John from Chicago writes: Adam, After reading about Urban Meyer and his plans to address Big Ten coaches about weak recruiting, I'm curious to hear your thoughts on the topic, specifically as it relates to class rankings. Most of the rankings I see are based on total stars or points, so a team like Michigan State taking only 17 players ends up in the 30's and 40's, while the majority of the top 15-20 are taking somewhere between 20-25 commits. In the case of MSU, a main driver of the smaller class size is the very high percentage of redshirts in prior classes. If you're a fan, are you concerned about seeing your team with a lower ranked class, or is the depth and relative lack of attrition a good thing? I tend to side with the latter, but curious to hear your thoughts.
Adam Rittenberg: John, I definitely agree that teams with smaller classes can be penalized in recruiting classes, even if their quality trumps the quantity of other teams. The whole thing is an inexact science, and as Tom VanHaaren told us on Thursday's podcast, the ratings are merely projections. Most fans know their team's roster through and through, and they understand that having a lot of redshirts typically leads to smaller recruiting classes. There could be different opinions about mass redshirting -- some love it, others say it indicates a lack of talent/weak recruiting -- but the Big Ten tends to have programs that place more on development than bringing in the flashiest recruits. Maybe that changes in time as Ohio State and Michigan pile up blue-chip prospects, but programs like Wisconsin, Michigan State, Iowa, Northwestern and Purdue have built their success on players who blossom while in college.
Kyle from Okemos, Mich., writes: What do you think about going to pods to determine divisions with 14 members? Have two 4-team pods (Wisc, Minn, Iowa, Neb) and (Mich, MSU, OSU, NU) and two 3-team pods (Ill, Ind, Purdue) and (Penn St, Rutgers, Maryland). Divisions are one 4-team pod and one 3-team pod. With 6 games against divisional foes, that leaves 2 crossovers. A team from a 4-team pod would play two games against teams from the other 4-team pod. With a traditional home/away series in back-to-back years, each team would play every other team home and away in a 4-year span.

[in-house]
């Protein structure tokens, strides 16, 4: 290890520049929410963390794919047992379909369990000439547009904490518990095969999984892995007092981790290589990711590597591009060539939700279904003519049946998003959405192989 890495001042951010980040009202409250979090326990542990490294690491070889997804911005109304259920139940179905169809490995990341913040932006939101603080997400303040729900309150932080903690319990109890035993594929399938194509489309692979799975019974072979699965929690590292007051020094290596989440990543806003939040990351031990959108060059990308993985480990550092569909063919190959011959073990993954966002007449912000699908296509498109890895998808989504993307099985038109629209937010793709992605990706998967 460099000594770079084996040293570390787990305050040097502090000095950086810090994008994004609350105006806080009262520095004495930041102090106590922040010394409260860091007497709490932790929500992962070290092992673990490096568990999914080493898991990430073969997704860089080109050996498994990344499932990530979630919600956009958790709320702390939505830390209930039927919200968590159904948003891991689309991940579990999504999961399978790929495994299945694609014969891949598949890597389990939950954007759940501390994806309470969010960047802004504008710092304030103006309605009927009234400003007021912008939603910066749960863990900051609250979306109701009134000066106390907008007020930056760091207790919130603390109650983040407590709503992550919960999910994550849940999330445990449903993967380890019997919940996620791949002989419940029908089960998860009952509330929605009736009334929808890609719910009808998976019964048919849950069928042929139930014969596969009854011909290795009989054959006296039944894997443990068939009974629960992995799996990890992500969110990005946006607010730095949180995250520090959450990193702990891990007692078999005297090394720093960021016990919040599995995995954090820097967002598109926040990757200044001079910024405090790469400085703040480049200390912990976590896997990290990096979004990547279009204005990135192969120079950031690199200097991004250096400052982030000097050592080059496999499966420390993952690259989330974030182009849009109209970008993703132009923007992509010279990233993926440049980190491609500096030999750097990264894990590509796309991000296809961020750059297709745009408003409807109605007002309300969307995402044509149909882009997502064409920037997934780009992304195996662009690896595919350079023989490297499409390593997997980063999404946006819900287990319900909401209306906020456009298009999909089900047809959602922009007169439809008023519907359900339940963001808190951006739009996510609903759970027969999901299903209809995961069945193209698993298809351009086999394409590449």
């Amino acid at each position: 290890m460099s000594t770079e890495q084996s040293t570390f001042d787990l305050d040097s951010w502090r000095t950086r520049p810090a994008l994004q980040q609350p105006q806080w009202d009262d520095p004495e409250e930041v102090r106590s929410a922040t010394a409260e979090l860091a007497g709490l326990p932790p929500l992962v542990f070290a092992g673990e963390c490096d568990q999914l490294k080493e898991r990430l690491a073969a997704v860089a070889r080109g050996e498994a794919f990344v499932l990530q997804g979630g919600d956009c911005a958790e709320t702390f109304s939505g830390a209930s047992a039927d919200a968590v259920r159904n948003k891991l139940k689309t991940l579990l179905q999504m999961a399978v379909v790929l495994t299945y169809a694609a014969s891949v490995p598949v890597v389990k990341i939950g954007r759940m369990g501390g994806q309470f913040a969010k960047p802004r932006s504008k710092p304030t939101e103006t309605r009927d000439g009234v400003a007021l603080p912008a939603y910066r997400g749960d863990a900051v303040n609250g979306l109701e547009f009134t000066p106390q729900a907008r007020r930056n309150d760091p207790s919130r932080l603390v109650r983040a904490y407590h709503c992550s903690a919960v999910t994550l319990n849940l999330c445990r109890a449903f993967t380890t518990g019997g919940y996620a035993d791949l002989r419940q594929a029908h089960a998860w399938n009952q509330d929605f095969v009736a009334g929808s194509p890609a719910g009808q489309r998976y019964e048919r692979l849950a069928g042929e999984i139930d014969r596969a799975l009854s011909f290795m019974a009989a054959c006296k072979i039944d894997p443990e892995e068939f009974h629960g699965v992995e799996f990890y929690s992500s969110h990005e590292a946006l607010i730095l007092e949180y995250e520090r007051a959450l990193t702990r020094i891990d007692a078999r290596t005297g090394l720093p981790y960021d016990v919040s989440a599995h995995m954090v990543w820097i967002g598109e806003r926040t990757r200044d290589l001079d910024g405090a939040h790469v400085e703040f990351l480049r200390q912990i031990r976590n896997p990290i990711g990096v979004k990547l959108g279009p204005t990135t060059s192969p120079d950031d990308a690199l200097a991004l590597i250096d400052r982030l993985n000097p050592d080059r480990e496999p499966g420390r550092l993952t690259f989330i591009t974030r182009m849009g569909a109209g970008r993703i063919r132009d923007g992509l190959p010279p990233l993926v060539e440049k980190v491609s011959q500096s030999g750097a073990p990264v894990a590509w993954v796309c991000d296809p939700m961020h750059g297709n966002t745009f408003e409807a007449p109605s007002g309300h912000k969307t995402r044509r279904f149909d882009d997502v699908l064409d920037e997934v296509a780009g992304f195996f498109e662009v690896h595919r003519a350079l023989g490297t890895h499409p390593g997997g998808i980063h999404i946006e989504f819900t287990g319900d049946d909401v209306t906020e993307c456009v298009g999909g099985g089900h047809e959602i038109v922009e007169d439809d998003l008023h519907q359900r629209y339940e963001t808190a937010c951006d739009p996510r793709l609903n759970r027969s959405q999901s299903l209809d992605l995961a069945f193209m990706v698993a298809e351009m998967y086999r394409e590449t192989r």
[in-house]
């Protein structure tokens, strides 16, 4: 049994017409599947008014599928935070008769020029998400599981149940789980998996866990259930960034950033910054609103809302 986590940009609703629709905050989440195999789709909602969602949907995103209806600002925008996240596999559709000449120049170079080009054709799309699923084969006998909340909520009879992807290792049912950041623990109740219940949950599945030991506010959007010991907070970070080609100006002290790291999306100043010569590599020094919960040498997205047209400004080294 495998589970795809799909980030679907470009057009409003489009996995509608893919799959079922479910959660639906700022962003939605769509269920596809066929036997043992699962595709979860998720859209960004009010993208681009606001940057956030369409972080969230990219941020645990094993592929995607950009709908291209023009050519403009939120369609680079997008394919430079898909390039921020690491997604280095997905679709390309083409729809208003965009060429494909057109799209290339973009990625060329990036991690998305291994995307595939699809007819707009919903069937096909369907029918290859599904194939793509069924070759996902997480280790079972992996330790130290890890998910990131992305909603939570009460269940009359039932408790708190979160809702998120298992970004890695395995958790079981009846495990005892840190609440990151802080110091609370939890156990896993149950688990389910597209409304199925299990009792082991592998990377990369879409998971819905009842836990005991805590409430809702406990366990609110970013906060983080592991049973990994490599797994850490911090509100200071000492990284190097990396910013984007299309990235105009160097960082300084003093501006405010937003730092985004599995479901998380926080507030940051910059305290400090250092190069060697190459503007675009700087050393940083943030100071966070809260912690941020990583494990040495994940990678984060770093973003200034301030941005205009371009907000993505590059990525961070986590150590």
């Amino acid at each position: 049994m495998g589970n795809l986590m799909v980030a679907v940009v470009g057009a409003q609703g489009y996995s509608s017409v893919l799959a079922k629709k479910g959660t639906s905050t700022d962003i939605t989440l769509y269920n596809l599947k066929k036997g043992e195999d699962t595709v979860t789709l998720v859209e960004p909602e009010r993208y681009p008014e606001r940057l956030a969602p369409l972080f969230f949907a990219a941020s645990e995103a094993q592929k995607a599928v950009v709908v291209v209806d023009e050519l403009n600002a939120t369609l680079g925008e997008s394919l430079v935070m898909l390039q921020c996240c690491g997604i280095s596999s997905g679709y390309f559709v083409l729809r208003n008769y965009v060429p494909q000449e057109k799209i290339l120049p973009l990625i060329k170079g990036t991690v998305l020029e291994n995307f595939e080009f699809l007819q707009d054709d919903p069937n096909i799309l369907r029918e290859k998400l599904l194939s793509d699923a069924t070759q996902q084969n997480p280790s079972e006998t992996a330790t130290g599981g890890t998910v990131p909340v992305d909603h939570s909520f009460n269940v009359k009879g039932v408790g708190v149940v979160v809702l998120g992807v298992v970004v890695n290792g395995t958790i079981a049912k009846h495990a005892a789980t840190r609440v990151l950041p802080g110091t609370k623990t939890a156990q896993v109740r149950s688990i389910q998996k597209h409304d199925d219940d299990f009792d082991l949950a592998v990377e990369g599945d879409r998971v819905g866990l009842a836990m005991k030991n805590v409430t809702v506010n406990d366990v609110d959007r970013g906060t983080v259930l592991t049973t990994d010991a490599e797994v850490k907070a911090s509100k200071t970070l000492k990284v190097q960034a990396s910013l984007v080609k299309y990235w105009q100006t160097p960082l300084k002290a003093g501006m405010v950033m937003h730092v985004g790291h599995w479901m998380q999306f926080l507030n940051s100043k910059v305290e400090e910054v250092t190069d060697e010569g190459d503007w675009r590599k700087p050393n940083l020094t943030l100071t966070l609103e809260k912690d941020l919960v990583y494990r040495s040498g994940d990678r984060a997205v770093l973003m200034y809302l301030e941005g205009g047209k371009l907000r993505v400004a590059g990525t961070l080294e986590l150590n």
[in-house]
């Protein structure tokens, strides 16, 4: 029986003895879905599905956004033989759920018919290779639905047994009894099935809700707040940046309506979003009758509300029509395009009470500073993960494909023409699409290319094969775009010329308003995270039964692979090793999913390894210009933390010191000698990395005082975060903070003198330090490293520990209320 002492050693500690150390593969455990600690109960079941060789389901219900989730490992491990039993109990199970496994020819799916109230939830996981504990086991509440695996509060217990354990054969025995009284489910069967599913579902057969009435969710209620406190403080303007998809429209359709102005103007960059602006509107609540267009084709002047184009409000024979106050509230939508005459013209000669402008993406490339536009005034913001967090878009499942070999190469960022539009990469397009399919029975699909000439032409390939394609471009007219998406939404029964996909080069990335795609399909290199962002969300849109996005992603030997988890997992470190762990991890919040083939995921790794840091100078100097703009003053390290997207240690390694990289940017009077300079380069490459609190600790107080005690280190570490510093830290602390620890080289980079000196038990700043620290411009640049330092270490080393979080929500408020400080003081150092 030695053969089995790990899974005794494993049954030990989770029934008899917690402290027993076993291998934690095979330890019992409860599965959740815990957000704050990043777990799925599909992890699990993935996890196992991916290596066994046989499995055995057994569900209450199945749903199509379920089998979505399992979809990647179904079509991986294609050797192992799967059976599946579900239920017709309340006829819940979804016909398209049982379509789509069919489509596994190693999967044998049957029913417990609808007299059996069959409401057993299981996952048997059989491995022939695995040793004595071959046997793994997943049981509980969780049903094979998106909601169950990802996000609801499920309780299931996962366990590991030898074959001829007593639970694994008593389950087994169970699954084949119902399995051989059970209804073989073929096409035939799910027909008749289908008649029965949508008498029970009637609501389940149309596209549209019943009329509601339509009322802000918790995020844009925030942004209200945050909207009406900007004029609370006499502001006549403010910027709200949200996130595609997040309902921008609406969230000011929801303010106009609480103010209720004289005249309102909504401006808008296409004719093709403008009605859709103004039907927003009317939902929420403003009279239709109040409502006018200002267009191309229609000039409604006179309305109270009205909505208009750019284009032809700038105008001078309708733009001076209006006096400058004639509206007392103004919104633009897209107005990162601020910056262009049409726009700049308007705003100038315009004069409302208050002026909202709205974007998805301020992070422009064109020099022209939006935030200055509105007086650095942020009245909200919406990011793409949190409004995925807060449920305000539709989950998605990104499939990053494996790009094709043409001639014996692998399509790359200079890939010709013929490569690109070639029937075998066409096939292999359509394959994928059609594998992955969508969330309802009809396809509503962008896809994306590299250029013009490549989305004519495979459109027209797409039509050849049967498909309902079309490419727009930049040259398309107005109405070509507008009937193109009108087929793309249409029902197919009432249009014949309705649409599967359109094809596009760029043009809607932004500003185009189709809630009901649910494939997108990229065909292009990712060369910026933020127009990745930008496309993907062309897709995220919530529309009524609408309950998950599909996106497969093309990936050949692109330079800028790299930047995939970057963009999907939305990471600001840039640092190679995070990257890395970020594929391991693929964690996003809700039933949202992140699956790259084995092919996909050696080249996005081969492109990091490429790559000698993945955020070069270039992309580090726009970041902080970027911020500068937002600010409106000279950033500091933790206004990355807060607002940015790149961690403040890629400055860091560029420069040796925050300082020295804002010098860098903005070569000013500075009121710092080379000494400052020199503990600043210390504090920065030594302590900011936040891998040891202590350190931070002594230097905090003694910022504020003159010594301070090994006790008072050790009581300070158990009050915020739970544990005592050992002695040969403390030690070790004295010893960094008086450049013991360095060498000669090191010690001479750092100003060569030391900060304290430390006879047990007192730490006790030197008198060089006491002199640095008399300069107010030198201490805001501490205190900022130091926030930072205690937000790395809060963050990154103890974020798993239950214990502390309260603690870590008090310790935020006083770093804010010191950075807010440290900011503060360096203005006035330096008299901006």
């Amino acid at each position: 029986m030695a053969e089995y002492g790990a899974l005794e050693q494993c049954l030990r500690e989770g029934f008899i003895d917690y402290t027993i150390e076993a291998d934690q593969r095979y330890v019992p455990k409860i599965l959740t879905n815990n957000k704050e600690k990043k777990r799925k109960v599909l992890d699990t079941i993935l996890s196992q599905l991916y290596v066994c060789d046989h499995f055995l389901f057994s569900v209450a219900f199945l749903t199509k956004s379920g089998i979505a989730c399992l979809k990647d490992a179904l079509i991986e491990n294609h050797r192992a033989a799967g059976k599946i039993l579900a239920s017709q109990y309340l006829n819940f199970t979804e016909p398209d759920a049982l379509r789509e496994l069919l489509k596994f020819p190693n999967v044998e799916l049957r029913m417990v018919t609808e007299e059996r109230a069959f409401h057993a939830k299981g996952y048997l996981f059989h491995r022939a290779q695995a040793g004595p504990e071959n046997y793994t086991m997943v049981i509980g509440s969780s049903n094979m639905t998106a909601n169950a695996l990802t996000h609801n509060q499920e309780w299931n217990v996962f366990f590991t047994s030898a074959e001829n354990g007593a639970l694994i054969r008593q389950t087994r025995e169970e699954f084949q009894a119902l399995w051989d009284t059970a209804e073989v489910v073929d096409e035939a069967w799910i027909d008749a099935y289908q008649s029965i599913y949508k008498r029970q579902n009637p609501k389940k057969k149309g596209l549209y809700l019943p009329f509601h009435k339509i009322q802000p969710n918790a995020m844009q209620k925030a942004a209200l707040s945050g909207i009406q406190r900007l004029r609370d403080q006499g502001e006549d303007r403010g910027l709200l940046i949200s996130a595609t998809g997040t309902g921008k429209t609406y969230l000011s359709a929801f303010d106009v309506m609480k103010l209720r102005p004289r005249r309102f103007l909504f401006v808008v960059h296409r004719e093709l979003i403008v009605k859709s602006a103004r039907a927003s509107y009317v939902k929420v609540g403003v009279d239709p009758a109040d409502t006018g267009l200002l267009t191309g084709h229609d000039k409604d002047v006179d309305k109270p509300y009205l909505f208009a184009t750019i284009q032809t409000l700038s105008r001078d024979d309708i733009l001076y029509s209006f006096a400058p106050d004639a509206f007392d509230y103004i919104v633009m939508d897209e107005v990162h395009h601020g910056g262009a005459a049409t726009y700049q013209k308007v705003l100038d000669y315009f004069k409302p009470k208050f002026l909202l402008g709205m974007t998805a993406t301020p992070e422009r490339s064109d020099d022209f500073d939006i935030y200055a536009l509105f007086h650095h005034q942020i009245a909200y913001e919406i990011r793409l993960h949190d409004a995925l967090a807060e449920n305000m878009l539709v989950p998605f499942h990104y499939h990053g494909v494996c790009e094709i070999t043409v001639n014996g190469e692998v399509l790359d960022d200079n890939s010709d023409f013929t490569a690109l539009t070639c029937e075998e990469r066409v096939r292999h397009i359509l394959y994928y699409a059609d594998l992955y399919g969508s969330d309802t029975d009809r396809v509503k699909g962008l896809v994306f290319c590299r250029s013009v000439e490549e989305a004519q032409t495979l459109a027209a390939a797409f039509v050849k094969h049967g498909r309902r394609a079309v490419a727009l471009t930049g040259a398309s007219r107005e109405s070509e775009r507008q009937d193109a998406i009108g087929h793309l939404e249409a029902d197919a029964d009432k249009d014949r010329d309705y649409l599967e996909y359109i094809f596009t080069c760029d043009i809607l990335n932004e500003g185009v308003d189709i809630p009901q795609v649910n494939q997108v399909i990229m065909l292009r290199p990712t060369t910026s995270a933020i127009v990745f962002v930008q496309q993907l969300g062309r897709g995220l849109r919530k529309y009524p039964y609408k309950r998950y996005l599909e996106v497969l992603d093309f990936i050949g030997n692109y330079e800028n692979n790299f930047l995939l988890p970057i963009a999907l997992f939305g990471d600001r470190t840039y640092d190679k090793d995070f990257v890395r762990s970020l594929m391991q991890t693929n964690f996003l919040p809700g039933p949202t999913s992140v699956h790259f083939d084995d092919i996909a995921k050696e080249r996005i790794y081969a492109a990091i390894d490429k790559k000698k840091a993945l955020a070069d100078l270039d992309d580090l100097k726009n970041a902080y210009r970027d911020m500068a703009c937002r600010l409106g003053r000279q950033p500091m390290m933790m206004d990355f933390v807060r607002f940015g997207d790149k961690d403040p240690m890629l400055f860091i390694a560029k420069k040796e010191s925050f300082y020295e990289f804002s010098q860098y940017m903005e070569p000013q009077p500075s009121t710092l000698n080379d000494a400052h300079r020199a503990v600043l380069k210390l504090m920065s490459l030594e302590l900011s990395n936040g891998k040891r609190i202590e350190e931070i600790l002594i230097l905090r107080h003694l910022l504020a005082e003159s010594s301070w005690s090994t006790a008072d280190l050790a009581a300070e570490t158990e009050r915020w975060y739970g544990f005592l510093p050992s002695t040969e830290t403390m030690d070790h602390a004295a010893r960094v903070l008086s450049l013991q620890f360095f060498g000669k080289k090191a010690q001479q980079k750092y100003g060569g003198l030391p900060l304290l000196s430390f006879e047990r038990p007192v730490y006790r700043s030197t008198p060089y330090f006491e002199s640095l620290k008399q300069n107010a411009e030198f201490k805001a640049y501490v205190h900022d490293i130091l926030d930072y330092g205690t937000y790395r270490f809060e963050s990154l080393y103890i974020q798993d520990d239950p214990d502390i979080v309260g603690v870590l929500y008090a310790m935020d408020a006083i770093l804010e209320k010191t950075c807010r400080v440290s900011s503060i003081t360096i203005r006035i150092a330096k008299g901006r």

Adam Rittenberg: Kyle, I guess this could work, but I'm not a fan of pods or divisions with unequal numbers of teams. I've never liked it in pro sports when some divisions have more teams than others. The pod system seems to make a lot more sense if and when the Big Ten goes to 16 teams. It becomes simple with four 4-team pods. I know you and other Big Ten fans are coming up with these ideas with the same objective -- to get Big Ten teams playing each other as much as possible. But the reality is there will be gaps in the schedule, just like there were for years in the 11-team Big Ten. I think seven-team divisions with limited protected crossovers and nine-game Big Ten schedules could work, as long as athletic directors keep some of their marquee non-league games. And if the Big Ten goes to 16 teams, the pod system certainly makes a lot of sense.
Chris from Jacksonville, Fla., writes: Adam, I know you are a graduate of Northwestern University which is obviously in Chicago and given the recent news of Northwestern playing more games at Wrigley Field in the near future I have a question that is somewhat related. Why doesn't Illinois seek to play games at Soldier Field? I'm not an Illini fan but I have read a number of times that Illinois needs more in-state talent to commit for the program to grow. I would think playing games at Soldier Field would be very helpful for the Illini. Am I unaware of some rule preventing them from playing games there?
Adam Rittenberg: Chris, Illinois has launched its own in-state marketing push and wants to increase its presence in the Chicago area. It includes a game at Soldier Field this coming season against Washington. Illinois has played only one other game at Soldier Field (1994), so it will be interesting to see if this year's game leads to others along the lakefront. I agree that it could be helpful, although Illinois has to start winning more consistently on the field to give people in Chicago and throughout state a reason to get excited. I doubt we'll see Illinois at Wrigley Field because of the Northwestern-Cubs partnership, and I don't think we'll see Northwestern "host" the Illini at the Friendly Confines in the near future. But the Soldier Field contest seems like a positive step for Illinois, which has benefited from basketball games in Chicago in the past.